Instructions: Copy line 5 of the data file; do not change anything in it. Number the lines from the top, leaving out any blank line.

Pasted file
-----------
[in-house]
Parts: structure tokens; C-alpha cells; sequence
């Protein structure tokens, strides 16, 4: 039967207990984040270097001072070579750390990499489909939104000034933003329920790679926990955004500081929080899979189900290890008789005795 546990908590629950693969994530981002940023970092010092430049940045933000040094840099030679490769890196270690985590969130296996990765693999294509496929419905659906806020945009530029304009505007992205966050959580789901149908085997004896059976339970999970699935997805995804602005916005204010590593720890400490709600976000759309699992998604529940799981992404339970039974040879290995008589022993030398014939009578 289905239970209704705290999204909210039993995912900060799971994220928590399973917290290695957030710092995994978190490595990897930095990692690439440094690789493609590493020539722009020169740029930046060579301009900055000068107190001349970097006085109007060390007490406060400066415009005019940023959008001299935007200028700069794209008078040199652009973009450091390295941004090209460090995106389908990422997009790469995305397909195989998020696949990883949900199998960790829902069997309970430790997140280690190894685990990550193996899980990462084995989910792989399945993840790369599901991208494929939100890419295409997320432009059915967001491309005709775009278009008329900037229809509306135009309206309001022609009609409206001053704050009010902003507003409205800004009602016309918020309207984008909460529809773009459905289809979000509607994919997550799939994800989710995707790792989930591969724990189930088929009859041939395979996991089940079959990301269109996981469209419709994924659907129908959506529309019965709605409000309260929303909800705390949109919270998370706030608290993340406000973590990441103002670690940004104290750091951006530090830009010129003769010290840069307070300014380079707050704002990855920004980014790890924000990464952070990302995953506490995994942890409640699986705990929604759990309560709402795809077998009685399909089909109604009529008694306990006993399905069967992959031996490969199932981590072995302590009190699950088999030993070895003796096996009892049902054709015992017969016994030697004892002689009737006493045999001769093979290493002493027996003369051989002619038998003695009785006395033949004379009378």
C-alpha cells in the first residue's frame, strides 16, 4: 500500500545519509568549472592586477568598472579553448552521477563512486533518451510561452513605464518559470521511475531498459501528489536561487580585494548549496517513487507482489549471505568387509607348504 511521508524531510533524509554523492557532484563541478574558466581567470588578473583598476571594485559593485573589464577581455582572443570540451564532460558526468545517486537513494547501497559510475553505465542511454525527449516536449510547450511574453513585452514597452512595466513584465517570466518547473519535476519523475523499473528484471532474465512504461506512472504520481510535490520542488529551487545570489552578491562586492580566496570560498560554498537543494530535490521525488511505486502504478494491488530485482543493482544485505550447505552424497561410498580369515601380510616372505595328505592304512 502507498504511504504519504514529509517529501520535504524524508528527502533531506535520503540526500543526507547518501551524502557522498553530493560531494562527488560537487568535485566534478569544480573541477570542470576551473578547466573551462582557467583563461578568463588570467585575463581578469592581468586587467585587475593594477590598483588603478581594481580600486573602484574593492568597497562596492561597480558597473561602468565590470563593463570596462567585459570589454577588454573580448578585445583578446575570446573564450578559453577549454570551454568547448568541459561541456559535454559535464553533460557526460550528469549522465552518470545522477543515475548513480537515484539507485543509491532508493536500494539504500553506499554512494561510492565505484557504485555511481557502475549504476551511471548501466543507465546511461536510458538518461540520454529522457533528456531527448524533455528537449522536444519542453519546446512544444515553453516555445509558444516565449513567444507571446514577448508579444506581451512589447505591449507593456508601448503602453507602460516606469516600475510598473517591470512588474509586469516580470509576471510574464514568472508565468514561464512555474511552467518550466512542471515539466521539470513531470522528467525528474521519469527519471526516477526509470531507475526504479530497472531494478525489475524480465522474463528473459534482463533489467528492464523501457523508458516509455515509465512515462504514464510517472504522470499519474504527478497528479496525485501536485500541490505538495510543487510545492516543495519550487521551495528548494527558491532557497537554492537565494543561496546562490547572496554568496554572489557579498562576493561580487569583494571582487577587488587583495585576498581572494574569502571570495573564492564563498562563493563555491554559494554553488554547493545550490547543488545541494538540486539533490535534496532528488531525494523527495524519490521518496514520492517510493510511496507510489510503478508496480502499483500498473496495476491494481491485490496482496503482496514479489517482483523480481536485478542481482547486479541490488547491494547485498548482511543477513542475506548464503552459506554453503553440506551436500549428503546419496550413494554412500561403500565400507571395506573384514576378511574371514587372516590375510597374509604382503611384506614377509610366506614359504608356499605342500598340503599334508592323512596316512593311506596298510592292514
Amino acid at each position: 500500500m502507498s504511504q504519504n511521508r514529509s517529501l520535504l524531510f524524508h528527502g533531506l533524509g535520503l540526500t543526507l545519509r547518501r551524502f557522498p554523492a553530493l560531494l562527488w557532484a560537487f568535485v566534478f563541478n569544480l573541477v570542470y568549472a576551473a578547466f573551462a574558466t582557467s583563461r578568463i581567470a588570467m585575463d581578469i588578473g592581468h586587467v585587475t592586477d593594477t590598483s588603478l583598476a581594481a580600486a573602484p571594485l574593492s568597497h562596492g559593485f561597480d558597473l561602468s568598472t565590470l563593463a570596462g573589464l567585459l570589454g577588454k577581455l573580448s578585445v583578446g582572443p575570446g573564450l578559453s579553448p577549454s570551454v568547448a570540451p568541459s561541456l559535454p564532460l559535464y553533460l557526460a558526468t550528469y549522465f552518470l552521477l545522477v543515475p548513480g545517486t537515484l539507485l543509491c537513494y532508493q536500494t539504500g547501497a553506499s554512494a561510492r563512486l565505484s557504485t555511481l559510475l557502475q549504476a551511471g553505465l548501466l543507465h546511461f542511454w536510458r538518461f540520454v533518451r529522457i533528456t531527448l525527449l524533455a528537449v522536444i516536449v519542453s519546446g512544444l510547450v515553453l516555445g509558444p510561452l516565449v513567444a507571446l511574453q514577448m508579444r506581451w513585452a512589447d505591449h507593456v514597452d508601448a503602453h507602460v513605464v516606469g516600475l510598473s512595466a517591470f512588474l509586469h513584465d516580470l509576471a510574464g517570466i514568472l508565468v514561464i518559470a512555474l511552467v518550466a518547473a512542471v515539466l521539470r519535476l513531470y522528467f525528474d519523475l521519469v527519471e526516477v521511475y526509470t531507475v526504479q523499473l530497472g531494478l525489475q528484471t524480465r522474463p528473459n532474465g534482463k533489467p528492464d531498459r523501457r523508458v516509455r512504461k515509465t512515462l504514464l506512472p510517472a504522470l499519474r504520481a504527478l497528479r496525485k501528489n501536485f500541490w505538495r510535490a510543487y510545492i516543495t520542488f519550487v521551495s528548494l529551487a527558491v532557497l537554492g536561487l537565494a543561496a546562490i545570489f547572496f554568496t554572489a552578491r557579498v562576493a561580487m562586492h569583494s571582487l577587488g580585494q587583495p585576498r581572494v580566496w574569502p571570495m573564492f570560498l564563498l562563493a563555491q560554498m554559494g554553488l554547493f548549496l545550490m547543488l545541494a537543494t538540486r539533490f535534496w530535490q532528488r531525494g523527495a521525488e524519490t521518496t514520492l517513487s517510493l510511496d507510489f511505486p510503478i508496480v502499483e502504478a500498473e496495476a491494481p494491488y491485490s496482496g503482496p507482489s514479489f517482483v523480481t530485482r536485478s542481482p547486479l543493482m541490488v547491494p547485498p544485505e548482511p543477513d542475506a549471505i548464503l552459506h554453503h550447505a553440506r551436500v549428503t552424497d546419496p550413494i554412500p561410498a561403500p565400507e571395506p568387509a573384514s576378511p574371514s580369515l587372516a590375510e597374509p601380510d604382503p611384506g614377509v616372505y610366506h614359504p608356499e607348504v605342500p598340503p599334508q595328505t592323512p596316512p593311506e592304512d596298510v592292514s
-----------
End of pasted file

Amino acid at each position: 500500500m502507498s504511504q504519504n511521508r514529509s517529501l520535504l524531510f524524508h528527502g533531506l533524509g535520503l540526500t543526507l545519509r547518501r551524502f557522498p554523492a553530493l560531494l562527488w557532484a560537487f568535485v566534478f563541478n569544480l573541477v570542470y568549472a576551473a578547466f573551462a574558466t582557467s583563461r578568463i581567470a588570467m585575463d581578469i588578473g592581468h586587467v585587475t592586477d593594477t590598483s588603478l583598476a581594481a580600486a573602484p571594485l574593492s568597497h562596492g559593485f561597480d558597473l561602468s568598472t565590470l563593463a570596462g573589464l567585459l570589454g577588454k577581455l573580448s578585445v583578446g582572443p575570446g573564450l578559453s579553448p577549454s570551454v568547448a570540451p568541459s561541456l559535454p564532460l559535464y553533460l557526460a558526468t550528469y549522465f552518470l552521477l545522477v543515475p548513480g545517486t537515484l539507485l543509491c537513494y532508493q536500494t539504500g547501497a553506499s554512494a561510492r563512486l565505484s557504485t555511481l559510475l557502475q549504476a551511471g553505465l548501466l543507465h546511461f542511454w536510458r538518461f540520454v533518451r529522457i533528456t531527448l525527449l524533455a528537449v522536444i516536449v519542453s519546446g512544444l510547450v515553453l516555445g509558444p510561452l516565449v513567444a507571446l511574453q514577448m508579444r506581451w513585452a512589447d505591449h507593456v514597452d508601448a503602453h507602460v513605464v516606469g516600475l510598473s512595466a517591470f512588474l509586469h513584465d516580470l509576471a510574464g517570466i514568472l508565468v514561464i518559470a512555474l511552467v518550466a518547473a512542471v515539466l521539470r519535476l513531470y522528467f525528474d519523475l521519469v527519471e526516477v521511475y526509470t531507475v526504479q523499473l530497472g531494478l525489475q528484471t524480465r522474463p528473459n532474465g534482463k533489467p528492464d531498459r523501457r523508458v516509455r512504461k515509465t512515462l504514464l506512472p510517472a504522470l499519474r504520481a504527478l497528479r496525485k501528489n501536485f500541490w505538495r510535490a510543487y510545492i516543495t520542488f519550487v521551495s528548494l529551487a527558491v532557497l537554492g536561487l537565494a543561496a546562490i545570489f547572496f554568496t554572489a552578491r557579498v562576493a561580487m562586492h569583494s571582487l577587488g580585494q587583495p585576498r581572494v580566496w574569502p571570495m573564492f570560498l564563498l562563493a563555491q560554498m554559494g554553488l554547493f548549496l545550490m547543488l545541494a537543494t538540486r539533490f535534496w530535490q532528488r531525494g523527495a521525488e524519490t521518496t514520492l517513487s517510493l510511496d507510489f511505486p510503478i508496480v502499483e502504478a500498473e496495476a491494481p494491488y491485490s496482496g503482496p507482489s514479489f517482483v523480481t530485482r536485478s542481482p547486479l543493482m541490488v547491494p547485498p544485505e548482511p543477513d542475506a549471505i548464503l552459506h554453503h550447505a553440506r551436500v549428503t552424497d546419496p550413494i554412500p561410498a561403500p565400507e571395506p568387509a573384514s576378511p574371514s580369515l587372516a590375510e597374509p601380510d604382503p611384506g614377509v616372505y610366506h614359504p608356499e607348504v605342500p598340503p599334508q595328505t592323512p596316512p593311506e592304512d596298510v592292514s